I took the liberty of translating this excellent piece by Akhtham Suliman, Al-Jazeera’s longtime Germany correspondent, in which he details what led to his recent resignation from the station. There are interviews with Suliman circulating in English, but this piece,published in the FAZ, includes a number of a poignant anecdotes and examples, which paint a disturbing picture about Al-Jazeera’s decline.
A farewell to Al Jazeera: Forget what you have seen!
By Aktham Suliman
11.12.2012, Frankfurter Allgemeine Zeitung
The news station Al Jazeera was committed to the truth. Now the truth is being twisted. It is about politics, not about journalism. For reporters this means: it’s time to go.
Aleppo, December 2012: An Al Jazeera correspondent had images relating to Syria that didn’t suit the station’s headquarters and which were not broadcast. This is no isolated incident.
“What do you regard as a terrorist attack and what as an act of legitimate resistance?” Nabil Khoury, the Lebanese-born spokesman for the U.S. State Department in Iraq, asked me one autumn day in Baghdad. His gaze was reproachful. At the time, Al Jazeera stood accused of supporting the violence in Iraq under occupation, in the eyes of American politicians and the media. “The matter is simple, Mr. Khoury,” I replied. “Actions that target U.S. military installations are resistance. Killing Iraqi civilians is terrorism.”
“Name an example!” he demanded. “Well yesterday, rockets were fired at the Al-Rashid Hotel, which houses the U.S. joint chief of staffs. That is resistance.” - “Aktham! I was at the hotel. The explosions were so close that I was thrown out of my bed. Some friends and colleagues of mine were injured.”
With all due sympathy for Mr Khoury, I could not change the definition. Resistance to occupation is an internationally recognized right, irrespective of sympathies. It was the time of – at least relative – clarity and self-confidence at Al Jazeera. One felt committed to the truth and principles of independent journalism, no matter what the cost. Criticism of the channel from the outside and especially in front of rolling cameras was seen as confirmation, as welcome promotional material that was spliced together and repeatedly rebroadcast on our station.
The declining station
Arab viewers will certainly recall the juxtaposition of US Defense Secretary Donald Rumsfeld and the Iraqi Information Minister Mohammad Said Al-Sahhaaf in one of these episodes. Both delivered the message that Al-Jazeera was not telling the truth. Al Jazeera at the time acted according to the motto: If both parties to the conflict are saying so, then it is confirmation of the accuracy of our reporting. For extended periods, politicians, parties and governments were furious with Al Jazeera; spectators and staff, by contrast, were happy. The decline from 2004 to 2011 was sneaky, subtle and very slow, but with a catastrophic end.
“Ali! It’s me, your colleague from Berlin. Have you seen the alleged e-mail correspondence between you and Rola circulating on the Internet?” I asked Ali Hashem, the Al-Jazeera correspondent in Lebanon, on the phone earlier this year. I had just stumbled upon the alleged email communications between Al Jazeera staff published by the so-called “Syrian Electronic Army”, a Syrian pro-government hacker group. In one of the emails, the correspondent Ali Hashem had told Syrian TV presenter Rola Ibrahim, who was working at the network’s headquarters in Qatar, that he had seen and filmed armed Syrian revolutionaries on the border with Lebanon in 2011.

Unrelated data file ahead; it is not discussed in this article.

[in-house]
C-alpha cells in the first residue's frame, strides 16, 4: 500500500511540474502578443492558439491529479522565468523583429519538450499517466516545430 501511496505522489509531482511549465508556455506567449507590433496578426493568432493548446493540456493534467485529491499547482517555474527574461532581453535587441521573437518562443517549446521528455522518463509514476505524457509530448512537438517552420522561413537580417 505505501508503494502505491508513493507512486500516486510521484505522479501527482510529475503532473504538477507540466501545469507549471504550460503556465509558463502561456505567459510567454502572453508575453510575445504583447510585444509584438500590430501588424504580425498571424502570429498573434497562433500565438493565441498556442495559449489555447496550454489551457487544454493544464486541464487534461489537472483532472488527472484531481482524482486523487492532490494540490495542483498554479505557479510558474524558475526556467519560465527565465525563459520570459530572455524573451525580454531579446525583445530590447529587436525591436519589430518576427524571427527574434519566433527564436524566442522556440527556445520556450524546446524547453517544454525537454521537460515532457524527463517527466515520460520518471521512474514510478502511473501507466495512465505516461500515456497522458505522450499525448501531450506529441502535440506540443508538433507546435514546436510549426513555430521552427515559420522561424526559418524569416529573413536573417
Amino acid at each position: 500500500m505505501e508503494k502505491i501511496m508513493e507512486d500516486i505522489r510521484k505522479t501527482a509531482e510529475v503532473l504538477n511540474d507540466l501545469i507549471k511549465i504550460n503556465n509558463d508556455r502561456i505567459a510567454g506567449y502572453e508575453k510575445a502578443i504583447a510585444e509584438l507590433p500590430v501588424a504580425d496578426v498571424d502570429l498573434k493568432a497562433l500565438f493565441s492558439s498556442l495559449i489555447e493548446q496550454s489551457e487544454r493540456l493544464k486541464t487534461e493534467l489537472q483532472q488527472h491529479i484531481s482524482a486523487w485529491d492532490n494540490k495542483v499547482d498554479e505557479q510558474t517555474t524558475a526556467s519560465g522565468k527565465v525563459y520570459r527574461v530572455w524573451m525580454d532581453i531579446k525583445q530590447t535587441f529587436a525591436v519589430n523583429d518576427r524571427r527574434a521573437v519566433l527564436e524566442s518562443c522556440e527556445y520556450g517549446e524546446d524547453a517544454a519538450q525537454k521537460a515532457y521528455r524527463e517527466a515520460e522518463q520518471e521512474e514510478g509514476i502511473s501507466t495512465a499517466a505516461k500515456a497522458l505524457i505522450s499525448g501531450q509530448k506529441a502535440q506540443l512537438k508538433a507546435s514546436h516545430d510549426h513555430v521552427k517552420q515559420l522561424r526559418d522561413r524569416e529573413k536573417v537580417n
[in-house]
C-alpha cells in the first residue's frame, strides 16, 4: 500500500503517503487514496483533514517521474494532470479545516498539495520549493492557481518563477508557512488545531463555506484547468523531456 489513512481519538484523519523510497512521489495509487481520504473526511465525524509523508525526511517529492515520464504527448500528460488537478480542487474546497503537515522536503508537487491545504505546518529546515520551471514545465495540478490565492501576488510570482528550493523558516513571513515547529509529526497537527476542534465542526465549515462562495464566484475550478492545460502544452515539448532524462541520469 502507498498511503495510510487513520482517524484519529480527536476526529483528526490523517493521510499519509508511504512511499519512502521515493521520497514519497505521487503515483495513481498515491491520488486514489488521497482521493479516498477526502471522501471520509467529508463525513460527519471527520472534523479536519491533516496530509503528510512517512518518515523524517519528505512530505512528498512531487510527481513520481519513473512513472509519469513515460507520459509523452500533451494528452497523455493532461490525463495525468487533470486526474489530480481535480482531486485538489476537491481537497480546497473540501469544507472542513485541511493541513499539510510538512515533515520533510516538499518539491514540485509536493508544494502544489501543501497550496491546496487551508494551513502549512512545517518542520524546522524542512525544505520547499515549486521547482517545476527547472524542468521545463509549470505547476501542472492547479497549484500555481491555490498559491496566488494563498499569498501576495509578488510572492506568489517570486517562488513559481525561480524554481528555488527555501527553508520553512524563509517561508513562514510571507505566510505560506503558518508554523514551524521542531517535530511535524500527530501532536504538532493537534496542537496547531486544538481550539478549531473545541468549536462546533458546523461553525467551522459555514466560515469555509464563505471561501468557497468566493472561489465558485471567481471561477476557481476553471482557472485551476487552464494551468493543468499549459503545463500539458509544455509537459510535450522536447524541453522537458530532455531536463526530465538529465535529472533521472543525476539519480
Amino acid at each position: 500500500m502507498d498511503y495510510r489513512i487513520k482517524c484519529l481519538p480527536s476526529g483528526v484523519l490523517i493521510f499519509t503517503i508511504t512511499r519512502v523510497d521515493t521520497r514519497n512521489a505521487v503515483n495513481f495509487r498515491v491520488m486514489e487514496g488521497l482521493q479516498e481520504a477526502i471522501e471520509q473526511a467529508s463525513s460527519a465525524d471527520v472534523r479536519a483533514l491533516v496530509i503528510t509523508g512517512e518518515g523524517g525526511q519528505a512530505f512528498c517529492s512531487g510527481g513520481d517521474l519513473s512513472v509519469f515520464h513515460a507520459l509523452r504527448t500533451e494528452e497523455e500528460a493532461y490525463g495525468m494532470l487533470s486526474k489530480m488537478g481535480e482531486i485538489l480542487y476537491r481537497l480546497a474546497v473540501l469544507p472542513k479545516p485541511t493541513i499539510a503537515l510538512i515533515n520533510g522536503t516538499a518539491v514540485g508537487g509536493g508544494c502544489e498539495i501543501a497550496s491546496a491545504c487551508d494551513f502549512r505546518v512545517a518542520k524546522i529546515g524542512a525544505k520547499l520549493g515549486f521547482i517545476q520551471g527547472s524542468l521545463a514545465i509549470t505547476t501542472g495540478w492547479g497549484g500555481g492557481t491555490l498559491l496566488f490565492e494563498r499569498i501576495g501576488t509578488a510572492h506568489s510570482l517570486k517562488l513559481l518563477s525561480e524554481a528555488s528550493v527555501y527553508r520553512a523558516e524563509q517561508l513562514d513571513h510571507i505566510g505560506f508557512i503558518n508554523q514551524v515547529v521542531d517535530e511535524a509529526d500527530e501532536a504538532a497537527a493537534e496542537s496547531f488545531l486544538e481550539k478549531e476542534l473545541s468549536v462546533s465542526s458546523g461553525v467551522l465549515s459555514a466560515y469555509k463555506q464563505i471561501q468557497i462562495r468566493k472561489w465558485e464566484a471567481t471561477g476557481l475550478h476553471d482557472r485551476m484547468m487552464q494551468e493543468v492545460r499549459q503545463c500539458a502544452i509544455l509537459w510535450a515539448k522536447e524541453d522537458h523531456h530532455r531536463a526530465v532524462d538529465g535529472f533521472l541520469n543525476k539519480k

The channel didn’t broadcast the images because they showed an armed deployment, which did not fit the desired narrative of a peaceful uprising. “My bosses told me: forget what you have seen!” Hashem wrote to Rola, as published. She is said to have replied that she was faring no better. She had been “massively humiliated, just because I embarrassed Zuhair Salem, the spokesman for the opposition Muslim Brotherhood in Syria, with my questions during a news broadcast. They threatened to exclude me from interviews relating to Syria and to restrict me to presenting the late night news, under the pretext that I was jeopardizing the station’s balance.”
Mistakes become the routine
“Desirable” and less desirable images? Penalties for interviews that are “too critical”? At Al Jazeera? Here it must be said that in the online propaganda war between supporters and opponents of the Syrian regime, anything is possible, including lies and deception, as the months since the outbreak of the uprising in mid-March 2011 have shown. Regime supporters wanted to show that the rebellion is solely waged by “armed gangs.” Regime opponents wanted to show that the Syrian army is the only [party] committing [acts of] violence.
That’s why I asked Ali Hashem whether the story was true. His answer was devastating: “Yes, it’s true. Those are really my emails with Rola. I do not know what to do now.”
Several days later, he knew the answer. Ali Hashem left.